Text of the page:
The High Court has ruled emergency laws underpinning a government back-to-work scheme are "incompatible" with the European Convention on Human Rights.
The government says it should not have to repay claimants docked benefits for not doing all they could to find work.
But a judge said the retrospective application of legislation passed in 2013 "interfered with the right to a fair trial" of those affected.
Ministers said they were "disappointed" and would appeal.
The case originates in a legal challenge brought by Cait Reilly in 2012. She maintained that her participation in an unpaid work placement in a Poundland store in 2011 breached her human rights.
The 24-year-old graduate challenged the legality of the scheme, part of the government's "mandatory work activity" programme, where claimants risk losing their Jobseeker's Allowance if they do not take part.
She said she had not been informed prior to the placement that she would, as a result, have to give up her voluntary work in a museum - where she hoped to build a career.
'Minority of cases'
The government was forced to pass emergency legislation amending the regulations last year after the Court of Appeal ruled that Ms Reilly had not been properly notified about the scheme and its undertakings.
The legislation, which came into force in March 2013, strengthened the rules to make it clear that claimants must do all they could to find work in order to claim benefits.
It also sought to ensure the government did not have to repay claimants who had been penalised for not complying with the conditions of their benefit claims by retrospectively "validating" sanctions.
But claimants argued that this was unfair and insisted they were entitled to compensation.
Mrs Justice Lang, sitting at the High Court in London, ruled on Friday that the retrospective nature of the legislation interfered with the "right to a fair trial" under Article Six of the Convention on Human Rights.
She said the claimants could apply for a judicial review of the relevant legislation.
The Department for Work and Pensions said it was "disappointed" by the ruling - which it said applied to a minority of claimants - and would appeal.
"We disagree with the judgement on the legislation and are disappointed," a spokeswoman said.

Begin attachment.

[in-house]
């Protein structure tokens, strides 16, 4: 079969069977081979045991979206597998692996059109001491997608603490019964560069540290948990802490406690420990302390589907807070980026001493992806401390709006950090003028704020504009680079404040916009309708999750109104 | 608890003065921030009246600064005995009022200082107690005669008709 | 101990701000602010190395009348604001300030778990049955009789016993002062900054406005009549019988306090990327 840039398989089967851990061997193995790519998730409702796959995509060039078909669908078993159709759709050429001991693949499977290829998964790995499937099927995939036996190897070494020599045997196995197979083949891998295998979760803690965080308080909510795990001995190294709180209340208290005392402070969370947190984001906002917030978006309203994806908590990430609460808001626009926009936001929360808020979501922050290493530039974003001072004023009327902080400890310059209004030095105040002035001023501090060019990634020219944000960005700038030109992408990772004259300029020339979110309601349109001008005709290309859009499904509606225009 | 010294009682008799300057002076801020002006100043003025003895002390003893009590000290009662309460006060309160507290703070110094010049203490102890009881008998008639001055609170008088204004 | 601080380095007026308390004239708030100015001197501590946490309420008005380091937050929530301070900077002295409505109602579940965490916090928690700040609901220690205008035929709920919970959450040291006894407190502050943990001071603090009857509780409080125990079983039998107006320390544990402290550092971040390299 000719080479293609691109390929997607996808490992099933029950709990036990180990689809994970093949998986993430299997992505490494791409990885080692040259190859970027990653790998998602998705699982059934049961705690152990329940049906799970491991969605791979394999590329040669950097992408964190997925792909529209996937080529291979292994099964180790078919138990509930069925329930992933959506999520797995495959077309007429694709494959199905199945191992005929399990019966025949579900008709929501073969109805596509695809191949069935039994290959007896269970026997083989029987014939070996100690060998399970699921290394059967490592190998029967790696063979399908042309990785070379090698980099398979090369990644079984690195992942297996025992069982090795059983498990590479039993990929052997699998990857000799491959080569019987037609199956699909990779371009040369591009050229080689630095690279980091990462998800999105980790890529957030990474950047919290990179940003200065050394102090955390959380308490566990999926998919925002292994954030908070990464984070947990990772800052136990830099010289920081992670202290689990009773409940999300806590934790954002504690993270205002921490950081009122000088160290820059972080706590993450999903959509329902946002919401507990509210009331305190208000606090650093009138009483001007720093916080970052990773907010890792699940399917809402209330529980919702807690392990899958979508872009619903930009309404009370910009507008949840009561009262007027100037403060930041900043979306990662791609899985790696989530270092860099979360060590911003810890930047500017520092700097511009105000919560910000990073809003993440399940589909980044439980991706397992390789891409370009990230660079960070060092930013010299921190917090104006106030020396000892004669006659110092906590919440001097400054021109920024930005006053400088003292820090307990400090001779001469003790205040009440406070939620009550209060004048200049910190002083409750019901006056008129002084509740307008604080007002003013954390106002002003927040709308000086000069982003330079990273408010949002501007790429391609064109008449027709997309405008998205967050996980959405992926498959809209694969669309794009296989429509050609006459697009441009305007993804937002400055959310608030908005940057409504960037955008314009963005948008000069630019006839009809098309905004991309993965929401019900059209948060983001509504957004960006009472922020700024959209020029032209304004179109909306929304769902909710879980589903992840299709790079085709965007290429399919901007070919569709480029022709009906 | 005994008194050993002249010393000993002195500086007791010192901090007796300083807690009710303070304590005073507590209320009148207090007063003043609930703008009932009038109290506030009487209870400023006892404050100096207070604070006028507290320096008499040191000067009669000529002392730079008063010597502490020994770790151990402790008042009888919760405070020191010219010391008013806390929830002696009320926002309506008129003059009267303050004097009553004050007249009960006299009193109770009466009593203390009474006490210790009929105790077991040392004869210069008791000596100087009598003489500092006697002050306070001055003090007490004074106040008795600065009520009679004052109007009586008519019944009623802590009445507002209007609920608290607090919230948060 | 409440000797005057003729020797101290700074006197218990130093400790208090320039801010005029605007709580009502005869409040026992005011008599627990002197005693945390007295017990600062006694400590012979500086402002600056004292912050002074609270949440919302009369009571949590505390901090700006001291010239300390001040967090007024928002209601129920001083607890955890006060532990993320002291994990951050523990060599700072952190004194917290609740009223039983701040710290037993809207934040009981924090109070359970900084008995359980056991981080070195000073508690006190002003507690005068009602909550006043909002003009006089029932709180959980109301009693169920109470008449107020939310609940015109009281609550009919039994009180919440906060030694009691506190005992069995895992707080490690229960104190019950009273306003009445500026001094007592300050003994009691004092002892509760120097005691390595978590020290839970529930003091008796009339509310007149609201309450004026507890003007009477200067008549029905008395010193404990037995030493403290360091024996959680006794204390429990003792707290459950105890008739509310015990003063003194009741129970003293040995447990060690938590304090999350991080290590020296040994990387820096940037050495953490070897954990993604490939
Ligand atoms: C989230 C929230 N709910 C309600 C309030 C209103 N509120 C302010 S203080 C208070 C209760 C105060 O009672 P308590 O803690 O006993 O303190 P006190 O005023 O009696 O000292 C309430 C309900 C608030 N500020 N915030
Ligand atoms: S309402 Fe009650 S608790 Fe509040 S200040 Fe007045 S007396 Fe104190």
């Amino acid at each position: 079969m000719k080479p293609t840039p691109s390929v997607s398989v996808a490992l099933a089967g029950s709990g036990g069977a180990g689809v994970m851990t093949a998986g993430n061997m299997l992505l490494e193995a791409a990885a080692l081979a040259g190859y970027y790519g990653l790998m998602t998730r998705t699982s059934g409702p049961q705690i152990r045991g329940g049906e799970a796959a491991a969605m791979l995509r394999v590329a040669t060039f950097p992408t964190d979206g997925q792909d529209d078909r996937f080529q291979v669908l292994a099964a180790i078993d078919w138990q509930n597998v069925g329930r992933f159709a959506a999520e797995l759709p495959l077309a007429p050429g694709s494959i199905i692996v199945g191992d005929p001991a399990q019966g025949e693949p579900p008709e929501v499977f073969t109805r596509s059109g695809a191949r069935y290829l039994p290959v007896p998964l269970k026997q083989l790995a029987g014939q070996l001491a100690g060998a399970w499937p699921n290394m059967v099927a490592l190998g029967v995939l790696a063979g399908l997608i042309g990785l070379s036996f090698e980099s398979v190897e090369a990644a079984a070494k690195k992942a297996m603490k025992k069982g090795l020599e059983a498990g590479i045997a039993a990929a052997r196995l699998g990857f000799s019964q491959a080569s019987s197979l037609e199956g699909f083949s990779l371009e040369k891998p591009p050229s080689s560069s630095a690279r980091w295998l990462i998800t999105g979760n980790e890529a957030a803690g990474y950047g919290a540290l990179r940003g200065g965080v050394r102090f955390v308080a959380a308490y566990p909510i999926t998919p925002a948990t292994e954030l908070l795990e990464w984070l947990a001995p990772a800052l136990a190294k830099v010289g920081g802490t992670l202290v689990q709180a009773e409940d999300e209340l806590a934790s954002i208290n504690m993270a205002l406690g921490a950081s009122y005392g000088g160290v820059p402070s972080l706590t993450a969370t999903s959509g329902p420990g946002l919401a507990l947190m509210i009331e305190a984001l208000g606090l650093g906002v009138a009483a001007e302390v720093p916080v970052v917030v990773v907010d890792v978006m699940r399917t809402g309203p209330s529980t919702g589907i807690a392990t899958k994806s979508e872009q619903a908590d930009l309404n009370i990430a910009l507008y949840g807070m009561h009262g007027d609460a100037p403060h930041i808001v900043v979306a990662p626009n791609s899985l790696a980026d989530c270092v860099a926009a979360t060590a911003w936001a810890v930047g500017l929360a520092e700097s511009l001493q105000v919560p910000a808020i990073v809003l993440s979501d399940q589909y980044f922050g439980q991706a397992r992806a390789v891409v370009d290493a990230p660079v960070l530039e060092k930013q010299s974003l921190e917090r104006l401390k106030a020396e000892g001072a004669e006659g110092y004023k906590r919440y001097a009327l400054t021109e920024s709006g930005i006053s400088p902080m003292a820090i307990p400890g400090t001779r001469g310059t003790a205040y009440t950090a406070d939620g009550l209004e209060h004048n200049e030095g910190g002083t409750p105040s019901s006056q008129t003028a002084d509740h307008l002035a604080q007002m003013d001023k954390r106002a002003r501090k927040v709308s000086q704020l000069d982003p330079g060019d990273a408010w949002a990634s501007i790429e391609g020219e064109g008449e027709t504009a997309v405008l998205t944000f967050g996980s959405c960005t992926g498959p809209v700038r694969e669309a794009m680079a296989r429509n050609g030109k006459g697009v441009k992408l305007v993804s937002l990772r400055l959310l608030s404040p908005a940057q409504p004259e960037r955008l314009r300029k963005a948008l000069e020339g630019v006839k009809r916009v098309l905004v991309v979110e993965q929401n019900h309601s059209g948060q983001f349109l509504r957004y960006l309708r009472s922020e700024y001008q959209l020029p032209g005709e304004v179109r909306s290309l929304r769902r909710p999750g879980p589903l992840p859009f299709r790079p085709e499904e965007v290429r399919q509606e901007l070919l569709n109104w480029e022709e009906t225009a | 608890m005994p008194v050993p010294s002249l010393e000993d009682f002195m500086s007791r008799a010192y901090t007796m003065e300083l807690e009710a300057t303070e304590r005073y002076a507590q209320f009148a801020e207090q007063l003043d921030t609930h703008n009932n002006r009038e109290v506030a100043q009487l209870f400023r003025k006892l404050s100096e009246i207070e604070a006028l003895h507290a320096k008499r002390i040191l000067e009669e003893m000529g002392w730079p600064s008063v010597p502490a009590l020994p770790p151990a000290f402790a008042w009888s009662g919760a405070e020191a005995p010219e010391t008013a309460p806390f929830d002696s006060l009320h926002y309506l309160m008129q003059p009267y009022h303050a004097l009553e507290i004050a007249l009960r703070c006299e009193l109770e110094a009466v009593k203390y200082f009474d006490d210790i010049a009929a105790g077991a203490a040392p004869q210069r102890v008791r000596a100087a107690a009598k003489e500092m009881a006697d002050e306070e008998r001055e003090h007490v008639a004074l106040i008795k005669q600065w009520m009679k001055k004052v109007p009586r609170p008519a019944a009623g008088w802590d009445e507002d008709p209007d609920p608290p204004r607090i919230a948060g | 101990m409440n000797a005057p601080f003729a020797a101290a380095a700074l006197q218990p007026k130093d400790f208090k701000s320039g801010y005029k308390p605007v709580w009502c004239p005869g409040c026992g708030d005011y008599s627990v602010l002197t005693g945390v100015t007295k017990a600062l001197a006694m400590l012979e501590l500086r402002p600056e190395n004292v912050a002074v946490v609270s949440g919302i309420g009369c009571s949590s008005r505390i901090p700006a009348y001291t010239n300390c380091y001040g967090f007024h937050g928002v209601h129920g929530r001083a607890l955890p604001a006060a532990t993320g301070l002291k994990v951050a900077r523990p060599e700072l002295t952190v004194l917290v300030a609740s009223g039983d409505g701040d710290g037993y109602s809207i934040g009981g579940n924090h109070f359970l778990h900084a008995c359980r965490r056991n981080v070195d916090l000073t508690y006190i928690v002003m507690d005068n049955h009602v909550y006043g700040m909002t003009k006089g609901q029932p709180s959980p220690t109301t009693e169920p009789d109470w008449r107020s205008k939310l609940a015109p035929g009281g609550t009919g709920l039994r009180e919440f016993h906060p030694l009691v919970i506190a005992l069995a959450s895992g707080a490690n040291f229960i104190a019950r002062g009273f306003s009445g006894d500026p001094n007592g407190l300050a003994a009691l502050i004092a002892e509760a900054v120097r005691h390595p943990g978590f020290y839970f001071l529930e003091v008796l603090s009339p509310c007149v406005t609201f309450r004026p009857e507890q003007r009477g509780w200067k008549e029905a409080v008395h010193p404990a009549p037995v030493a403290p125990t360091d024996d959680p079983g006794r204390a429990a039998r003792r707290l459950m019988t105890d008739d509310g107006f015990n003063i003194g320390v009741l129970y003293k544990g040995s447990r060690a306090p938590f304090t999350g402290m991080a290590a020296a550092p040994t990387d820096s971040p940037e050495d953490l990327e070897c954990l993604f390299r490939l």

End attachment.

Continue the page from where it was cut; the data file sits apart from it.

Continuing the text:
"It was discussed, voted on and passed by Parliament. While this applies to only a minority of past cases and does not affect the day-to-day business of our Jobcentres, we think this is an important point and will appeal."
She said the legislation remained "in force" and the government would not be compensating anyone pending the outcome of its appeal.
But Paul Heron, a solicitor for Public Interest Lawyers, said it was a "massively significant" ruling and the DWP's decision to appeal against it would be a further blow to the "upwards of 3,000 cases sitting in the tribunal system waiting for this judgement".
About £130m was owed to people who had fallen foul of the retrospective legislation, he said, ranging from four weeks' benefit, about £250, to several thousand pounds.
He told BBC News it was "about time the DWP just held their hands up, admit they made an error, and pay people the money they were entitled to at the time. That is what a responsible government would do".
The back-to-work schemes have been condemned by critics as "slave labour" because they involve work without pay. But they are seen by supporters as a good way of getting the unemployed back into the world of work.
The Supreme Court upheld the Court of Appeal's ruling on the regulations last year, although the judges also rejected claims that the schemes were "exploitative" and amounted to "forced labour".
Ministers said that the most recent legal judgement had upheld this view.
"We're pleased the court recognised that if claimants do not play by the rules and meet their conditions to do all they can to look for work and get a job, we can stop their benefits," the spokeswoman added.
Poundland, one of several employers which took part in the scheme, withdrew from it in 2012.